Discussion Session: September 13 •      6:30 pm Rogow Room

Registration to participate in this event opens August 23.  To register, call (828)884-1830.  Limited copies of the book are available to borrow from the Library.

Watch NC Humanities’ recorded book event with author Annette Saunooke Clapsaddle and Dr. Trey Adcock in conversation moderated by NC Humanities Board Trustee Lorna Ricotta.

Soul city

by Thomas Healy

In 1969, with America’s cities in turmoil and racial tensions high, civil rights leader Floyd McKissick announced an audacious plan: he would build a new city in rural North Carolina, open to all but intended primarily to benefit Black people. Named Soul City, the community secured funding from the Nixon administration, planning help from Harvard and the University of North Carolina, and endorsements from the New York Times and the Today show. Before long, the brand-new settlement – built on a former slave plantation – had roads, houses, a health care center, and an industrial plant. 

But the utopian vision was not to be. The race-baiting Jesse Helms, newly elected as senator from North Carolina, swore to stop government spending on the project. Meanwhile, the liberal Raleigh News & Observer mistakenly claimed fraud and corruption in the construction effort. Battered from the left and the right, Soul City was shut down after just a decade. Today, it is a ghost town – and its industrial plant, erected to promote Black economic freedom, has been converted into a prison.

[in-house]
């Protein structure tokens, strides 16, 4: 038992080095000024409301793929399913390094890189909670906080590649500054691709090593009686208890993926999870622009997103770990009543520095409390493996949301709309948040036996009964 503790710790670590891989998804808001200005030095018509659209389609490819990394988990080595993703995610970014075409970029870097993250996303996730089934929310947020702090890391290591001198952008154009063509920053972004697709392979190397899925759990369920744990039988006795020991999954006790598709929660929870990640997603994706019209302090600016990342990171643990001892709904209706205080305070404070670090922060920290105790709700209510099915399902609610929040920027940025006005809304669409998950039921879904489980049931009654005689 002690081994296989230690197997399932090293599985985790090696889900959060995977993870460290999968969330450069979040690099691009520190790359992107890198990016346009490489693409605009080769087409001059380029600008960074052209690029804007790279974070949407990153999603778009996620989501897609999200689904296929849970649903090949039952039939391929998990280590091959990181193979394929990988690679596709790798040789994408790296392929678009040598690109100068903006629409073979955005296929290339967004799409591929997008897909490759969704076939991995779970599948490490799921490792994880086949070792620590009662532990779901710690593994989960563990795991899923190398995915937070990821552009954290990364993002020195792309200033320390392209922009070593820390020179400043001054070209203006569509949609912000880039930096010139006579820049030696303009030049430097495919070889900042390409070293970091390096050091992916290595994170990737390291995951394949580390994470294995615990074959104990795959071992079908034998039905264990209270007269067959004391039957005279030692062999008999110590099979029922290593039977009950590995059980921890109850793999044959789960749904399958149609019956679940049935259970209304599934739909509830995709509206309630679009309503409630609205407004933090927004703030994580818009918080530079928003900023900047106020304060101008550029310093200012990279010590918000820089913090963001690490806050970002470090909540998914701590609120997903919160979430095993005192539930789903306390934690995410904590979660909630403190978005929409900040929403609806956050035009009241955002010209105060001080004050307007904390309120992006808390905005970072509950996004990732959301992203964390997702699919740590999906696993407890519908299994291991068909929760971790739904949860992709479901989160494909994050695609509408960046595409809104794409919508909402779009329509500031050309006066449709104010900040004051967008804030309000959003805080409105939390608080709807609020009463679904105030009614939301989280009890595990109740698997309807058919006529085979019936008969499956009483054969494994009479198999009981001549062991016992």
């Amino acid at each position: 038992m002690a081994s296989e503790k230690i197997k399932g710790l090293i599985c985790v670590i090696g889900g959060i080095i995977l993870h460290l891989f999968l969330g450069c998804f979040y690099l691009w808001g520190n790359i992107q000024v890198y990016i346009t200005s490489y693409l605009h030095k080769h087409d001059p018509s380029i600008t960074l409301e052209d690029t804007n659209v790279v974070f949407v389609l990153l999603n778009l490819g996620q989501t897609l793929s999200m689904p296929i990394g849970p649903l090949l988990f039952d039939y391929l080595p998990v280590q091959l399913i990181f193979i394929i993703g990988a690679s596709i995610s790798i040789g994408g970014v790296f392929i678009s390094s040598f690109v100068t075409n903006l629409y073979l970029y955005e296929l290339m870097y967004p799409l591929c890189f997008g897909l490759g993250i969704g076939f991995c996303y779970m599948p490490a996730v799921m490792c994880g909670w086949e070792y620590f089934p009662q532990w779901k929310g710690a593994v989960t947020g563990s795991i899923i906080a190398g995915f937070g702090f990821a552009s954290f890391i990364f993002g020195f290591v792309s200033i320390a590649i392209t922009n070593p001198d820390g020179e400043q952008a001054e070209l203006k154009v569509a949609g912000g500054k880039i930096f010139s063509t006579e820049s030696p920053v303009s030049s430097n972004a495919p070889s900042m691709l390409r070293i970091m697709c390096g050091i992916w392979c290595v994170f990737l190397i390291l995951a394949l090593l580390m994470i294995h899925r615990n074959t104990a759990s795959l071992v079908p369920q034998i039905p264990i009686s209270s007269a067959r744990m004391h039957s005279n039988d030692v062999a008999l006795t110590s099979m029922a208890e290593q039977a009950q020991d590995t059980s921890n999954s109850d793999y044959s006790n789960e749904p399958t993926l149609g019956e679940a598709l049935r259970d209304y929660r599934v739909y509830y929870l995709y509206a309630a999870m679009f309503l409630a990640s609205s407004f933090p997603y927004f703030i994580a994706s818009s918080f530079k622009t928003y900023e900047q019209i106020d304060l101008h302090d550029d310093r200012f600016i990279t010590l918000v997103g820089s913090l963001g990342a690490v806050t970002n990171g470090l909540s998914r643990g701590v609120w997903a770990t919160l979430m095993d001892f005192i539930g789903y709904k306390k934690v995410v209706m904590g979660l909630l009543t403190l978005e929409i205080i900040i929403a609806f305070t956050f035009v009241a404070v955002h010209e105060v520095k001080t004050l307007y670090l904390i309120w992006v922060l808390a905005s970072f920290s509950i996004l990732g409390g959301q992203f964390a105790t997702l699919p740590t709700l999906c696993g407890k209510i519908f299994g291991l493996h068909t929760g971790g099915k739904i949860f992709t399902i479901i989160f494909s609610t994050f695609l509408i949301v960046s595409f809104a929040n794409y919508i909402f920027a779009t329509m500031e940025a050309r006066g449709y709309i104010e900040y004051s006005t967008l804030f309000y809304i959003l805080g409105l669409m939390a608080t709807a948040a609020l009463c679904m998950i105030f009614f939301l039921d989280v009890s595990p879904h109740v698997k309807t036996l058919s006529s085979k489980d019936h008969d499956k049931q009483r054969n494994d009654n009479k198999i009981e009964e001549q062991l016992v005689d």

In a gripping, poignant narrative, acclaimed author Thomas Healy resurrects this forgotten saga of race, capitalism, and the struggle for equality.

Discussion Session: October 4 •            6:30 pm • MG 125, Brevard College

Registration to participate in this event opens September 13.  To register, call (828)884-1830.  Limited copies of the book are available to borrow from the Library.

Watch NC Humanities’ recorded book event with author Thomas Healy and Dr. Kofi Boone in conversation moderated by North Carolina African American Heritage Commission Associate Director Adrienne Nirdé.

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pauli murray

by Troy R. Saxby

The Rev. Dr. Anna Pauline “Pauli” Murray (1910–1985) was a trailblazing social activist, writer, lawyer, civil rights organizer, and campaigner for gender rights. In the 1930s and 1940s, she was active in radical left-wing political groups and helped innovate nonviolent protest strategies against segregation that would become iconic in later decades, and in the 1960s, she cofounded the National Organization for Women (NOW). In addition, Murray became the first African American to receive a Yale law doctorate and the first black woman to be ordained an Episcopal priest. Yet, behind her great public successes, Murray battled many personal demons, including bouts of poor physical and mental health, conflicts over her gender and sexual identities, family traumas, and financial difficulties.